This image of God can also be found in our nuclear families – spouses and children and in our extended families. Each member of the family may have their misgivings about what God could be up to, but He is working even so within our siblings, parents and children.


As we commemorate Christian Aid Sunday today, two implications of our discussion so far is this: God’s family across the globe is characterized by the influx of people of all cultures, languages and race into the church. Our mandate as Christians is to keep playing our part in ensuring that others bearing God’s image outside, are drawn, renewed and adopted into the family of God. Besides this, our responsibility as God’s children doesn’t stop with our gathering with other believers in our local church. It also includes a global family of believers of people who we may never meet in this world. The Christian Aid short film we watched this morning introduced us to two of them – two women with different language, backgrounds and possibilities. Christian Aid’s work extends beyond the reach of fellow Christians to other people who may also be in need. The charity works with people whose humanity is diminished or insulted by poverty or oppression and disease. As a charity, we recognise that deep within each soul is the mystery of God’s purpose. For all of these people, we have a responsibility to draw out those treasures of God that are locked within, so that it can be restored and refreshed once again.


We are aware of how the image of God is defaced by sin and we are aware of the need to repent of this. However, the image of God is also defaced very often by poverty, sadness, lack of expectation and hope. This situation can be alleviated and possibly obliterated by our actions of compassion – by our prayers and giving to those in need.

 

We are aiming ultimately for the renewal of God’s image in the lives of our neighbours experiencing hardship. We aim to challenge one another during ‘Christian Aid’ week to think and pray more deeply about God’s image in human beings.


So how are we to respond to the image of God in one another? That deep mysterious dignity which makes us human beings. The Psalmist writes in Psalm 8:4-5: ‘What is mankind that you are mindful of them, human beings that you care for them? ’You have made them a little lower than the angels and crowned them with glory and honor’. How do we work with those who have been downtrodden by poverty and sadness, so that they can reflect once again the image of God within them? Just as we witnessed in that short Christian Aid film, these two women experienced a change in their situations as a result of the help given by Christian Aid. Consequently, their testimonies of that change ministered to us and uplifted our spirits. At Christian Aid, we are always working to create a family relationship, and a friendship, so that the flowering of the image of God within these our brothers and sisters going through a difficult time, begin to radiate towards us and bring us more alive as we help them. Altogether, each of us is being ministered to.


St Paul refers to this in the 2 Corinthians 8 and 9, as he writes about what generosity in God’s family means. It is a two-way exchange of the life of Jesus Christ between our fellow brothers and sisters experiencing difficulties and us. Here is Chapter 9:10-13: ‘Now he who supplies seed to the sower and bread for food will also supply and increase your store of seed and will enlarge the harvest of your righteousness’. You will be enriched in every way so that you can be generous on every occasion, and through us your generosity will result in thanksgiving to God. This service that you perform is not only supplying the needs of the Lord’s people but is also overflowing in many expressions of thanks to God. Because of the service by which you have proved yourselves, others will praise God for the obedience that accompanies your confession of the gospel of Christ, and for your generosity in sharing with them and with everyone else. ‘A flood of thanksgiving’ results when we seek to uncover the image of God in our neighbours and minister the good news to them. As we learn to give thanksgiving to God, we are fulfilling His purpose for us.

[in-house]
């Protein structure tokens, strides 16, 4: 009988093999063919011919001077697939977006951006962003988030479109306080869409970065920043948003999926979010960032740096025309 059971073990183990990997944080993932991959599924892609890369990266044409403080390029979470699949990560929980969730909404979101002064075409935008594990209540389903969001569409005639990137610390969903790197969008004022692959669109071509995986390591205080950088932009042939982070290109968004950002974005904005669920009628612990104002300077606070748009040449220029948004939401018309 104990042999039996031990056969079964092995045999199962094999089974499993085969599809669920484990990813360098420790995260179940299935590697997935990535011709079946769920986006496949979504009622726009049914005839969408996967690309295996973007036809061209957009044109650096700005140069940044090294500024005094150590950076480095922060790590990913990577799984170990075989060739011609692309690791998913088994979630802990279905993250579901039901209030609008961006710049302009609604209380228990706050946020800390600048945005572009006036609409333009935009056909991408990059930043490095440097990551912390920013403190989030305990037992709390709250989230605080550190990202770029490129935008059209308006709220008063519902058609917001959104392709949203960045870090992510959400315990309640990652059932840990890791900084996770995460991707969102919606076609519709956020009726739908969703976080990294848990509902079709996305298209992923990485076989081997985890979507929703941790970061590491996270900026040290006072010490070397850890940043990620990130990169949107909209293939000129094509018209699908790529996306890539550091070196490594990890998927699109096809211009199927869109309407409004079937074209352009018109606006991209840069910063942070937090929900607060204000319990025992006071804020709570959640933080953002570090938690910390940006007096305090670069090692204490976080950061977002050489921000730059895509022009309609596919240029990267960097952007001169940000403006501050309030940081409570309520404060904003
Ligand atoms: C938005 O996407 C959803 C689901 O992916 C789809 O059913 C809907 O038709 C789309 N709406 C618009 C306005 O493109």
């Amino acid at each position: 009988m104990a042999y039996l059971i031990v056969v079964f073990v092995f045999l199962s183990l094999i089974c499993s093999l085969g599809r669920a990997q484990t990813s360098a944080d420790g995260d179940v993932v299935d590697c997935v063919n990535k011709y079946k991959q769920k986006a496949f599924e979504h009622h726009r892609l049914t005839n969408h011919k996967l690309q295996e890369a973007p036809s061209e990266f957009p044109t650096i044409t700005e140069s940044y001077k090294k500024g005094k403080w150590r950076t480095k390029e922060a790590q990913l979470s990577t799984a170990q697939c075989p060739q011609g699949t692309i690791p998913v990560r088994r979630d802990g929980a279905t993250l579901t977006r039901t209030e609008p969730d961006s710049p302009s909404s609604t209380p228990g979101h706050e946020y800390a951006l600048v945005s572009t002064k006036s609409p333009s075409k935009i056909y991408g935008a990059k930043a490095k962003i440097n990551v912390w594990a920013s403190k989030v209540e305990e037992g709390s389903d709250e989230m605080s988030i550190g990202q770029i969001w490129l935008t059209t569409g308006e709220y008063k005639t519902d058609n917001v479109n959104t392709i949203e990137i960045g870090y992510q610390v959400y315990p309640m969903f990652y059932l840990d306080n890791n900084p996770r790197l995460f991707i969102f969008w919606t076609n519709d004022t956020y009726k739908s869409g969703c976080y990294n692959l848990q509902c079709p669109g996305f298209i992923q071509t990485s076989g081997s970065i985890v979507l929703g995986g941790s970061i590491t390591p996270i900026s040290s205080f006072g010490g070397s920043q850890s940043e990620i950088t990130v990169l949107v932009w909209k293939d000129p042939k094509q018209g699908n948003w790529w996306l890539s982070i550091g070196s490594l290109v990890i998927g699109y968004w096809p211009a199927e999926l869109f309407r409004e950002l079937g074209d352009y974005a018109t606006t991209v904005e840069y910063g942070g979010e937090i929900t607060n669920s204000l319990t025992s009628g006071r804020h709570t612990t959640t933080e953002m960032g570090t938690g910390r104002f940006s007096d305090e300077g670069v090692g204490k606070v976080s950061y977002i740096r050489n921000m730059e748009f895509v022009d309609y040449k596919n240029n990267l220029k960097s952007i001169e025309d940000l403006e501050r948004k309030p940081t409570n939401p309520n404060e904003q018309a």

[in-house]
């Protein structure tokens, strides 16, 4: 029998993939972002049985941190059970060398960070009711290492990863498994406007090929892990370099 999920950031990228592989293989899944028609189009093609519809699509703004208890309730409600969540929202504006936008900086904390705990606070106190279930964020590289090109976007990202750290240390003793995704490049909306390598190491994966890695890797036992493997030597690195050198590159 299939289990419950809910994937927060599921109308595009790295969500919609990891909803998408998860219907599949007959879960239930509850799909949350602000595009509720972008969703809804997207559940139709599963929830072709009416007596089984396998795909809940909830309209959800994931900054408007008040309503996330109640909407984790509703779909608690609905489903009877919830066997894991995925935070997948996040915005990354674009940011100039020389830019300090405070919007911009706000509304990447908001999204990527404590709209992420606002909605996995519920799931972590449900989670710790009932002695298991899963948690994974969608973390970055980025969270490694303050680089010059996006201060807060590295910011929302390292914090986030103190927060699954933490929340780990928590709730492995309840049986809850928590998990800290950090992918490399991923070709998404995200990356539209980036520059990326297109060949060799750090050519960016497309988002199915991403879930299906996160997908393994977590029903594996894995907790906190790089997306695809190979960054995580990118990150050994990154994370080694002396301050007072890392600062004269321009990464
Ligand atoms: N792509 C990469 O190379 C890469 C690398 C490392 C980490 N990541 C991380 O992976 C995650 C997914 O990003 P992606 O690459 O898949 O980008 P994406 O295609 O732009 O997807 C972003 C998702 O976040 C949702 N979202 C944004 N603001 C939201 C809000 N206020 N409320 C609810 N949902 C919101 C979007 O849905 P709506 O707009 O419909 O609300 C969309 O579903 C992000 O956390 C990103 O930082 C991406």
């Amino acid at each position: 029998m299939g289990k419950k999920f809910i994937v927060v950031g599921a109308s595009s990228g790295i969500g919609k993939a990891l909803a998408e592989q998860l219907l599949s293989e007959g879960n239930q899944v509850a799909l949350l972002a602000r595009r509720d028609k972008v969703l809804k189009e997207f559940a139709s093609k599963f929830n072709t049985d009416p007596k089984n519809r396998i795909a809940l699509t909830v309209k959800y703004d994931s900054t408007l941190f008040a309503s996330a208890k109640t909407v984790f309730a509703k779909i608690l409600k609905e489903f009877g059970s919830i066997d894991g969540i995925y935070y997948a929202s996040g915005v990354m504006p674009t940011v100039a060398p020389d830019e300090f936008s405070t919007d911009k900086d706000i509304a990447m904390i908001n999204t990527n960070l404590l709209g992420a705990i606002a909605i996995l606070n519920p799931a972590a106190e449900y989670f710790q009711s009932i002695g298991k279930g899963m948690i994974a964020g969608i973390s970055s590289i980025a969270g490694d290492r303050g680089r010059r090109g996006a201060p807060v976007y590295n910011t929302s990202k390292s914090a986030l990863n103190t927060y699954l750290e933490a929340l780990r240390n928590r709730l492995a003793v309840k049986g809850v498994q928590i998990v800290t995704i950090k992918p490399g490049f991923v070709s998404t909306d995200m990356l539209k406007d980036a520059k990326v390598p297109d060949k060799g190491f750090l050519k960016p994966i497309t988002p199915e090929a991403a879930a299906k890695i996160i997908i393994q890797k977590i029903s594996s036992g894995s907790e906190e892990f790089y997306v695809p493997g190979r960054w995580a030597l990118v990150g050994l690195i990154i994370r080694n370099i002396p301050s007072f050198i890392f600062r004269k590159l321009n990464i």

So when we give to others, and we work to build the dignity and the Christian hope of those who need our help, whether those in our immediate community or those abroad, in essence we are aiding to unleash a flood of thanksgiving - as they experience our generosity and the heart of God. So when questions like ‘Where is God?’ is being asked, the immediate answer should be ‘look at Him in the person of Jesus Christ’ and in the generosity of his friends, that is believers, like us. As noted in Romans 14:17, God has not left Himself without witnesses; we are God’s witnesses and called to make God believable in the world by the way we live, and conform our acts, thoughts and relationships to the overflowing generosity of God. Hence, when God is at work and alive in us, we will always be rich enough to be generous, as highlighted by St. Paul and as a result our actions will lead to thanksgiving to God.


Christian Aid began exactly 70 years ago this weekend – the first Sunday after the war in Europe in 1945. Christian congregations around the UK were challenged to look with hope and generosity to those who were in desperate need. The greatest need then was refuge for displaced people in Europe. Christian Aid began as an exercise of practical reconciliation within a war-torn and ravaged continent. The vision has grown and deepened to include others in need around the world. Over the 70 years, Christian Aid has discovered new horizons every time – with new people to interact with: to be ministered to and to minister to us. This week, let’s remember those who are members of God’s family who desire our prayers, both far and near.


We had a general election last week, and you would have noticed during the campaign, just like it occurred to me, that everybody was clear about what they were afraid of and against, but nobody was really sure about what each party stood for. However, as God’s family, we know what we are standing for, and how godless it is to live people in despair. We are aware that God’s image lies hidden in the most unlikely places and people. We are aware of Jesus’ words after his resurrection that we should not fear, and we will live by those words.


As we think about our possibilities in our families, local communities and worldwide family of God, we must keep at the fore-front of our minds what we are aiming for – our desire is to see God’s children far and near, living flourishing, secure lives as a result of our generosity. In turn, their testimonies will encourage us to continue the good work of God.